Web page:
A new study has found that chinstracks, which are commonly used in china’s china imports, are likely to cause allergic reactions among domestic birds, including pigeons, ducks, chickens, and swans.
Researchers at the University of Illinois in Urbana-Champaign, who have published their findings in the journal PLOS ONE, have found that many of these birds are sensitive to the chemical and that they may even develop allergies to the chinstrack, known as a collar.
In some cases, the birds may develop asthma, while others may experience symptoms of breathing problems such as nasal congestion, diarrhea, or severe wheezing.
Researchers also found that when the animals were treated with corticosteroids, the animals’ breathing rate and breathing rates with cortisone were dramatically reduced.
It’s the second study of its kind in China.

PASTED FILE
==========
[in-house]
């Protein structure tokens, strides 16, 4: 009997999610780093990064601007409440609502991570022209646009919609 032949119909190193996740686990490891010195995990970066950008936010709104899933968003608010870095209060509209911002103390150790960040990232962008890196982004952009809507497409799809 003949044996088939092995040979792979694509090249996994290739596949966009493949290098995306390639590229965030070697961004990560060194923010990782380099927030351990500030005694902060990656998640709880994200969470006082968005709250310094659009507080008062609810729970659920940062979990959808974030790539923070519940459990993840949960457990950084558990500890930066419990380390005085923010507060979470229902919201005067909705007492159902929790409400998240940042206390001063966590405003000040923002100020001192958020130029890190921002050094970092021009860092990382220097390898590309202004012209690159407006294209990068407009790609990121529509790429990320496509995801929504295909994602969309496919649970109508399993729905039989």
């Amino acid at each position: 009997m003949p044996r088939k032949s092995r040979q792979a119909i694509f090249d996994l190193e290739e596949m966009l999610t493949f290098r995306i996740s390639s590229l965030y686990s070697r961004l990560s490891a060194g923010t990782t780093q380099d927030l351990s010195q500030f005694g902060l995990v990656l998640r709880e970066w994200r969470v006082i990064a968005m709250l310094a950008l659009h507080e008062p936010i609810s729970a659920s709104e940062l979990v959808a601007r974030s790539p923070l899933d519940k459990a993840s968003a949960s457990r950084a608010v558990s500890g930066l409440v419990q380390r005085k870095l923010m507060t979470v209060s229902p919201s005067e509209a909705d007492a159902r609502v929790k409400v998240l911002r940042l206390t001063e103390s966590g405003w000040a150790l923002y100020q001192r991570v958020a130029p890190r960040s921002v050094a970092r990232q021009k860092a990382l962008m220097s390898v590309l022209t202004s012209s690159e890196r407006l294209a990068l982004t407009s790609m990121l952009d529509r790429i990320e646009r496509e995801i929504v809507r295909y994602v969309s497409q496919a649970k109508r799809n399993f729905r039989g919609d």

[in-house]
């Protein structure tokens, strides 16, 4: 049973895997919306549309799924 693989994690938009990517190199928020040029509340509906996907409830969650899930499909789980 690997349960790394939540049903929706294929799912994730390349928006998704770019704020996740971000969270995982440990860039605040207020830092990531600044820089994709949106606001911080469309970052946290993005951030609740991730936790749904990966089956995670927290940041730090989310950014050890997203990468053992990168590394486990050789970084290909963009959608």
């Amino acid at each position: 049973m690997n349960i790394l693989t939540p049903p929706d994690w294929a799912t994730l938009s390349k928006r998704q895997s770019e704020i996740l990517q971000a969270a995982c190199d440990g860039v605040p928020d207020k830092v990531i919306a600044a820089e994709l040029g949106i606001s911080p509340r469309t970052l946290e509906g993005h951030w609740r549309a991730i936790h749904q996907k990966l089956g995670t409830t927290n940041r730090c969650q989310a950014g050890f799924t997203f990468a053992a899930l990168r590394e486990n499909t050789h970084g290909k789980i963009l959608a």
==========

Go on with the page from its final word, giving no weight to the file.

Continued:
In 2014, researchers at the university in Beijing reported that a new chinstraps used in the Chinese imports of dog collars were causing asthma in dogs and causing skin irritation in cats.
But the new research found that in the cases of domestic birds that have used chinstrushes in the china imported imports of china dogs, the effects were less severe than the previous study found, and were attributed to the fact that the animals used collars with no contact lenses or contact lenses that were only on the top of their heads, researchers said.
“We believe that these new findings are a first step toward a better understanding of how chinstrust can affect humans,” said the study’s lead author, Dr. Li Jianbin, a researcher at the Department of Veterinary Medicine and Surgery at the UIC.
Although the findings may not apply to humans, they are an important first step for researchers to try to find out how chintz affects people.
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